The Rattlesnake (Snake in the Path)
Copyrighted 1905; remodeled 1908; cast
Gift of Lawrence Marx Jr., Class of 1936; S.960.13.1
The Rattlesnake was Frederic Remington’s twelfth statuette, and like his first, Bronco Buster, it reveals his mastery of form, line, and dramatic action. Here the cowboy and horse appear to spiral in on themselves as they respond to the threatening rattlesnake that is wound up and ready to spring from the ground. Remington modeled his first version of The Rattlesnake in 1905. Dissatisfied with the result, he reworked and enlarged the form for another casting in 1908. This second and final version differs more from its original model than any of his several recast sculptures. Among the changes, he increased the forward lean of the rider, heightening the integral relationship between the cowboy and the horse. This not only adds to the compositional unity of the piece but accentuates the close, intuitive bond between man and horse—a theme also prominent in his paintings of the same period. Only about twenty casts of The Rattlesnake were made during the artist’s lifetime, but Roman Bronze Works went on to cast about ninety copies of this larger version posthumously. Next to the Bronco Buster, this was his most popular statuette.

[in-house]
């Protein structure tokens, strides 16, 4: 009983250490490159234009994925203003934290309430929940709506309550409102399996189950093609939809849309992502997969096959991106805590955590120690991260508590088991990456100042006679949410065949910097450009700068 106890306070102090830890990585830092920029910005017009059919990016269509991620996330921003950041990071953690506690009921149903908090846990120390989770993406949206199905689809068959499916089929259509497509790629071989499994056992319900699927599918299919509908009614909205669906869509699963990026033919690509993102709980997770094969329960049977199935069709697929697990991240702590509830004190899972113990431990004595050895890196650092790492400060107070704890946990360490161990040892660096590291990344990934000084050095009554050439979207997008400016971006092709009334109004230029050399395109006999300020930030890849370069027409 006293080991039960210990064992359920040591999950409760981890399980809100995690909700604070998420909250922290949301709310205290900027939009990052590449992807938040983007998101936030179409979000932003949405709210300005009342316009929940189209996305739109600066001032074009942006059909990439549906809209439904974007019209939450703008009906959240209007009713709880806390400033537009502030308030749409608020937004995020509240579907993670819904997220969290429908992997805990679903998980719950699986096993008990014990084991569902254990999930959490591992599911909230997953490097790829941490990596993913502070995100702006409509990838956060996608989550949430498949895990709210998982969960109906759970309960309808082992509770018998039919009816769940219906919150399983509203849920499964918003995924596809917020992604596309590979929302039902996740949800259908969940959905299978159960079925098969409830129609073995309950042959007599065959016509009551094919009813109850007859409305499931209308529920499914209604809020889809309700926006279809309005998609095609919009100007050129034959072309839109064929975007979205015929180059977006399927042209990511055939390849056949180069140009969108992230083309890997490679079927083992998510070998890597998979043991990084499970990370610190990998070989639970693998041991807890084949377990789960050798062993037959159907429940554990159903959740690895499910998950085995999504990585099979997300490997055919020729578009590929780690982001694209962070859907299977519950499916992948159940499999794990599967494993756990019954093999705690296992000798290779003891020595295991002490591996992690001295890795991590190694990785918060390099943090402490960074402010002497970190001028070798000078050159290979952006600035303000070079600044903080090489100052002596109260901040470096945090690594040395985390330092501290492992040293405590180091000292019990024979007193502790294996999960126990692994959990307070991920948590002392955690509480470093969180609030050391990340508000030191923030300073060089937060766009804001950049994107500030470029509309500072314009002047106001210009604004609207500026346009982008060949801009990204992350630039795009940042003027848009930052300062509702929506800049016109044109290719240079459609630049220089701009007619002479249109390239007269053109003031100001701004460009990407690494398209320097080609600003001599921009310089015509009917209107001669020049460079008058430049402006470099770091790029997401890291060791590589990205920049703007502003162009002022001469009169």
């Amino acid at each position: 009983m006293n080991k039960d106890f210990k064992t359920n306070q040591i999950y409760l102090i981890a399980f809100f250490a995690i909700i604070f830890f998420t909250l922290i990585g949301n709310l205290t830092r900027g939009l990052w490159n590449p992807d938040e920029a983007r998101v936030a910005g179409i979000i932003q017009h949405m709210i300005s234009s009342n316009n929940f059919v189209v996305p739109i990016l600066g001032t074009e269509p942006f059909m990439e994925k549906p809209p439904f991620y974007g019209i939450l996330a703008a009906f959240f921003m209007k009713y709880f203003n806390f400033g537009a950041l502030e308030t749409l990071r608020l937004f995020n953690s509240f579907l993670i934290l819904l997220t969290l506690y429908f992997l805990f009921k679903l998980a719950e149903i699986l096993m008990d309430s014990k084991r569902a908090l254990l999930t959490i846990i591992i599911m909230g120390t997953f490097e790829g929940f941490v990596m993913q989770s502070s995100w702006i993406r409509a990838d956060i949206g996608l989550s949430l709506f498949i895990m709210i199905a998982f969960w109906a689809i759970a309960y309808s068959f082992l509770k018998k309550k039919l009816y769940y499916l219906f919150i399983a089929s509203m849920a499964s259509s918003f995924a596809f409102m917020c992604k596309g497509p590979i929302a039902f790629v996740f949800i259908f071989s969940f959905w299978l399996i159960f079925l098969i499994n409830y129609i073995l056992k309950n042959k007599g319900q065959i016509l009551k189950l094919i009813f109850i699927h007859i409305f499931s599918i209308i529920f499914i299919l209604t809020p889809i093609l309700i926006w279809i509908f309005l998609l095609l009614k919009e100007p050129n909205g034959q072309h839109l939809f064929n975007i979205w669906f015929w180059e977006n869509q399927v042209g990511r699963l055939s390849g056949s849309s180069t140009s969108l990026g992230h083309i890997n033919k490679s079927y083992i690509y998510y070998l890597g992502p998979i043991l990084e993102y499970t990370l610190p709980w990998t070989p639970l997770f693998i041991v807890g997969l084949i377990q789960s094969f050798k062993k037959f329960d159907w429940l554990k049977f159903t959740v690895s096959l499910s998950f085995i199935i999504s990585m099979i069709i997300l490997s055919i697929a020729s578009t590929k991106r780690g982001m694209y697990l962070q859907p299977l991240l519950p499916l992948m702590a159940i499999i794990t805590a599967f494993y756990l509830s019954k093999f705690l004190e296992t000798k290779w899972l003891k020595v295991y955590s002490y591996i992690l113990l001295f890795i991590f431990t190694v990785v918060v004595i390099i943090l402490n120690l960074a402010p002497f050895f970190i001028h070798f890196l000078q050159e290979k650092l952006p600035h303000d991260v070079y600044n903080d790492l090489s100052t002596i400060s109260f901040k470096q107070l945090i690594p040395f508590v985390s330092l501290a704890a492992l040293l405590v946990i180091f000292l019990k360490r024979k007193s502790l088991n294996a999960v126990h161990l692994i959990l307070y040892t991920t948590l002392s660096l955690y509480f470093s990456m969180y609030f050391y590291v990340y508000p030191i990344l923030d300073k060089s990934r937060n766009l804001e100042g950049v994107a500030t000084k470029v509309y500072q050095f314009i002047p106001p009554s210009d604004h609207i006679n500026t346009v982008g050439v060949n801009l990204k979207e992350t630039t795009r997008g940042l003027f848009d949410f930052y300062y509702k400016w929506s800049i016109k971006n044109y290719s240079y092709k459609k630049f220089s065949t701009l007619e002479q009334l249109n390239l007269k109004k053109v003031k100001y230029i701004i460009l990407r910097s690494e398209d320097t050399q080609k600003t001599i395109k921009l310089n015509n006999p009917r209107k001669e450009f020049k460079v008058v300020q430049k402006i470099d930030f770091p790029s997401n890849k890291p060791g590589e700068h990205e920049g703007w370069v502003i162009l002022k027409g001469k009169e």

Last Updated: 4/29/09